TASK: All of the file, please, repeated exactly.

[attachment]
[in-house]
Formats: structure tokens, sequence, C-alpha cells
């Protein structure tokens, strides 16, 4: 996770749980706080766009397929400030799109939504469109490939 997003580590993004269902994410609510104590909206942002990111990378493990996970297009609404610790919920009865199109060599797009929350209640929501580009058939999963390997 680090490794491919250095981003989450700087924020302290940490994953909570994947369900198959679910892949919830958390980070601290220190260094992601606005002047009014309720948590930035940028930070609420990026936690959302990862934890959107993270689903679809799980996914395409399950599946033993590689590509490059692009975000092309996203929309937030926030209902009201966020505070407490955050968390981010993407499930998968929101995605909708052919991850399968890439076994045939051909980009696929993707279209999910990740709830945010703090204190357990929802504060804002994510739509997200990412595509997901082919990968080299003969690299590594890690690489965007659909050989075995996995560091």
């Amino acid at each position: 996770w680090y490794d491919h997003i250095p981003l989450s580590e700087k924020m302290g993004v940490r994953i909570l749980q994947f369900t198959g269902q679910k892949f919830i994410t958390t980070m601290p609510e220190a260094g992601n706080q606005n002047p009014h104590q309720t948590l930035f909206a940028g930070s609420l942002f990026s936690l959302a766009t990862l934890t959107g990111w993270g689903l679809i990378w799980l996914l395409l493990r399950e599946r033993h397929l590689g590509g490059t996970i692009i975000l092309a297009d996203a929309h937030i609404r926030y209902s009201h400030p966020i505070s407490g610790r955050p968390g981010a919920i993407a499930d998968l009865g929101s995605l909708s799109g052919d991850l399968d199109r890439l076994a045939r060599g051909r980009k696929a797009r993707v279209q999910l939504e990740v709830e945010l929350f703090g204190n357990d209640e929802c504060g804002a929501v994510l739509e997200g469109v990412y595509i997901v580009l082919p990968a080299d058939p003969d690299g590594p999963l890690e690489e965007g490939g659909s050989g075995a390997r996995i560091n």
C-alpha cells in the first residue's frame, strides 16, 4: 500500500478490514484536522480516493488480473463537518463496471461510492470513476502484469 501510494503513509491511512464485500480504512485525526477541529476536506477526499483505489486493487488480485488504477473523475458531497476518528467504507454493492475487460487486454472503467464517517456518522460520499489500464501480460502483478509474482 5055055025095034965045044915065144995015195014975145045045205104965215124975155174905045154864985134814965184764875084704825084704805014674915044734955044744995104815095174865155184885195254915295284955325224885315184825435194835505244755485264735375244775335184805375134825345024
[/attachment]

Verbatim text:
[in-house]
Formats: structure tokens, sequence, C-alpha cells
């Protein structure tokens, strides 16, 4: 996770749980706080766009397929400030799109939504469109490939 997003580590993004269902994410609510104590909206942002990111990378493990996970297009609404610790919920009865199109060599797009929350209640929501580009058939999963390997 680090490794491919250095981003989450700087924020302290940490994953909570994947369900198959679910892949919830958390980070601290220190260094992601606005002047009014309720948590930035940028930070609420990026936690959302990862934890959107993270689903679809799980996914395409399950599946033993590689590509490059692009975000092309996203929309937030926030209902009201966020505070407490955050968390981010993407499930998968929101995605909708052919991850399968890439076994045939051909980009696929993707279209999910990740709830945010703090204190357990929802504060804002994510739509997200990412595509997901082919990968080299003969690299590594890690690489965007659909050989075995996995560091």
């Amino acid at each position: 996770w680090y490794d491919h997003i250095p981003l989450s580590e700087k924020m302290g993004v940490r994953i909570l749980q994947f369900t198959g269902q679910k892949f919830i994410t958390t980070m601290p609510e220190a260094g992601n706080q606005n002047p009014h104590q309720t948590l930035f909206a940028g930070s609420l942002f990026s936690l959302a766009t990862l934890t959107g990111w993270g689903l679809i990378w799980l996914l395409l493990r399950e599946r033993h397929l590689g590509g490059t996970i692009i975000l092309a297009d996203a929309h937030i609404r926030y209902s009201h400030p966020i505070s407490g610790r955050p968390g981010a919920i993407a499930d998968l009865g929101s995605l909708s799109g052919d991850l399968d199109r890439l076994a045939r060599g051909r980009k696929a797009r993707v279209q999910l939504e990740v709830e945010l929350f703090g204190n357990d209640e929802c504060g804002a929501v994510l739509e997200g469109v990412y595509i997901v580009l082919p990968a080299d058939p003969d690299g590594p999963l890690e690489e965007g490939g659909s050989g075995a390997r996995i560091n």
C-alpha cells in the first residue's frame, strides 16, 4: 500500500478490514484536522480516493488480473463537518463496471461510492470513476502484469 501510494503513509491511512464485500480504512485525526477541529476536506477526499483505489486493487488480485488504477473523475458531497476518528467504507454493492475487460487486454472503467464517517456518522460520499489500464501480460502483478509474482 5055055025095034965045044915065144995015195014975145045045205104965215124975155174905045154864985134814965184764875084704825084704805014674915044734955044744995104815095174865155184885195254915295284955325224885315184825435194835505244755485264735375244775335184805375134825345024